Idolatry. Martin Luther understood it to mean anything in which we put our trust and faith other than God. (Large Catechism) Idolatry is the reason why God instituted the first commandment in the Decalogue: I am the Lord your God; you shall have no other gods. All other gods are idols.
The bible is full of examples of idolatry, the most famous perhaps
being Aaron’s golden calf. After the split of the kingdom of Israel
into the northern kingdom of Ephraim and the southern kingdom of Judah,
the leader of Ephraim molded two golden calves (idols) for the people to
worship. (1 Kings 12:26-29) Jesus alluded to the Pharisees’ rigid
devotion to their religious traditions as idolatrous. (Matthew 15:3-9;
23:29-33; Luke 11:42-44; 20:17-19) In the epistles, idolatry is
frequently listed among the sins that followers of Christ should avoid.
(Romans 1:23-31; 1 Corinthians 6:9-10; Galatians 5:19-21)
In western theology idolatry is often equated with people’s focus on
possessions, wealth, success, or their own power and autonomy. It’s a
concept with which we’re familiar and which many of us, to a certain
extent, can recognize in our own lives. Yet at the same time it’s easy
for idolatry to remain merely a concept, disembodied and disengaged from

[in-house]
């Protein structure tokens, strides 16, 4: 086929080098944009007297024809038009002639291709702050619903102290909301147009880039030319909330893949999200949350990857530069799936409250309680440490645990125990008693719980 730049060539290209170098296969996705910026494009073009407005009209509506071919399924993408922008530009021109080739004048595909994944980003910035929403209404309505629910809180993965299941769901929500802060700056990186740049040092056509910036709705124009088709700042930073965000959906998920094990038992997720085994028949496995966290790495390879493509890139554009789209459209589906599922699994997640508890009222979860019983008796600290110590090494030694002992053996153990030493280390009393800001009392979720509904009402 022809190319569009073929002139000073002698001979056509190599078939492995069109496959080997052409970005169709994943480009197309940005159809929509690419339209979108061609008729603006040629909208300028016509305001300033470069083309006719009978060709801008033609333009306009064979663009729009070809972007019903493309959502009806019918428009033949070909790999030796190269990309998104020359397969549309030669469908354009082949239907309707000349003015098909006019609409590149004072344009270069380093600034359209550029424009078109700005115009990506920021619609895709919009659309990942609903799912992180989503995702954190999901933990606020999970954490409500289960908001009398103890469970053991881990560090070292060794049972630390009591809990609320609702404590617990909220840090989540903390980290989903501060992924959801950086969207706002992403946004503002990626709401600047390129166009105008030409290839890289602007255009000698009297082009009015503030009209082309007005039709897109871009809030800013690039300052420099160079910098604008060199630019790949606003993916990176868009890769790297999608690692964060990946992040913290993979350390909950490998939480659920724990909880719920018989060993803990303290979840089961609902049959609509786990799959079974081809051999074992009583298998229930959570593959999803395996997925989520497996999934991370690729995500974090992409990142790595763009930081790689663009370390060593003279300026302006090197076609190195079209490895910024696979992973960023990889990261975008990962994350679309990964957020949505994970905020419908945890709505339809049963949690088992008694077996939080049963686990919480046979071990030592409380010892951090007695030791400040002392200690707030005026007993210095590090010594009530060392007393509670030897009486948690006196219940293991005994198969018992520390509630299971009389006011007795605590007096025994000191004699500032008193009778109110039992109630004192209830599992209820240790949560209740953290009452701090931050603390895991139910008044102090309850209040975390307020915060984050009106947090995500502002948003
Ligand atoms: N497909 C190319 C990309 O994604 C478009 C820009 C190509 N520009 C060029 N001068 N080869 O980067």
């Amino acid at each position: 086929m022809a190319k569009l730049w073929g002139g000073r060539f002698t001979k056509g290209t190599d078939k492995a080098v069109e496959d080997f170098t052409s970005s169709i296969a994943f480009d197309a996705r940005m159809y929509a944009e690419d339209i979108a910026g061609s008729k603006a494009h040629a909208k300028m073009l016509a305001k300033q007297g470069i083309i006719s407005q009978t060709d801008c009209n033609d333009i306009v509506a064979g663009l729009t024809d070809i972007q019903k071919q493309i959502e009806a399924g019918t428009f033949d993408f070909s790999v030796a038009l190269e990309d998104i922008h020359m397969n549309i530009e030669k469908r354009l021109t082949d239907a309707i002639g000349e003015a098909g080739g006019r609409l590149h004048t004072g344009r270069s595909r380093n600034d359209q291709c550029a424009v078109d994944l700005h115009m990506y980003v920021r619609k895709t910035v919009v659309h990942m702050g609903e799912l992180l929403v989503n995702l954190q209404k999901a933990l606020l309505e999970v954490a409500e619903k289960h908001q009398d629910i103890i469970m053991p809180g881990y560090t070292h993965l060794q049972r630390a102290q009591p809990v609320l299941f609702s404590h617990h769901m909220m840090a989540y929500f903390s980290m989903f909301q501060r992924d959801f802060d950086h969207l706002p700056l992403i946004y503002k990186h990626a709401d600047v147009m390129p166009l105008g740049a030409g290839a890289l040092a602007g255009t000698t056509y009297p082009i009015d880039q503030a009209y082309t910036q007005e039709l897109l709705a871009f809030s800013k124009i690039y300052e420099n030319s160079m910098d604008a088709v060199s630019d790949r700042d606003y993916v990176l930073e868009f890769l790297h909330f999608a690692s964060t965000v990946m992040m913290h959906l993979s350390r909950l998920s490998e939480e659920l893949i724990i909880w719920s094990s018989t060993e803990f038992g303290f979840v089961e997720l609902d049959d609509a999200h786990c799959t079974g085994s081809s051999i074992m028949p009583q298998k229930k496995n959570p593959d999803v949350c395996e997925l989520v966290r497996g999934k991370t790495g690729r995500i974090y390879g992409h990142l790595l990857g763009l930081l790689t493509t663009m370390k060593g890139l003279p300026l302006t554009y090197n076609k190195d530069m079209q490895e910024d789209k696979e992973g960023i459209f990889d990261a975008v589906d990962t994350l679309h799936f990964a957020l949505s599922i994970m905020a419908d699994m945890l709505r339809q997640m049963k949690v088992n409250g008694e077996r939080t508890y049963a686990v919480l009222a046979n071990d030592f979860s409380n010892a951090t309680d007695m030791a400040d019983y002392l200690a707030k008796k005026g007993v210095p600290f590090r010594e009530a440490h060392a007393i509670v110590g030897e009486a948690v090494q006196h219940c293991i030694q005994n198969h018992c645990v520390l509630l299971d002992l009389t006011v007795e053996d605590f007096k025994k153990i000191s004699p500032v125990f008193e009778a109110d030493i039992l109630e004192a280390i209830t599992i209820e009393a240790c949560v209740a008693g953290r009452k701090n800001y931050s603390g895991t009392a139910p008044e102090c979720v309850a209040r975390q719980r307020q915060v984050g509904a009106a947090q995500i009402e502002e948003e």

the practice of daily life. It’s easy to ignore the implications of
idolatry, and to avoid recognizing what kind of damage can come from
engaging in it. It’s so embedded in our American culture, so saturating
our common experiences that we’re blinded to its effects.
Literature provides us with characters who embody aspects of our
lives that help us see with clarity, because of the natural distance
between reader and story. The harmful effects of idolatry can more
easily be recognized in a character who takes the concept of idolatry to
extremes. One such fascinating character is Gollum.
Gollum, a.k.a. Smeágol, comes from the imagination of J.R.R. Tolkien, and resides in the pages and on the screen in the epic Lord of the Rings trilogy and The Hobbit.
Commonly mistaken as either an irredeemably evil creature or an
innocent victim of malevolent forces beyond his control, Gollum/Smeágol
is the most recognizably human of all Tolkien’s Lord of the Rings
characters. Through this character we can see the somewhat extreme yet
undeniably familiar consequences of idolatry, which in turn allows us a
glimpse of our own experiences and the consequences that may result
from the choices we make. Continue reading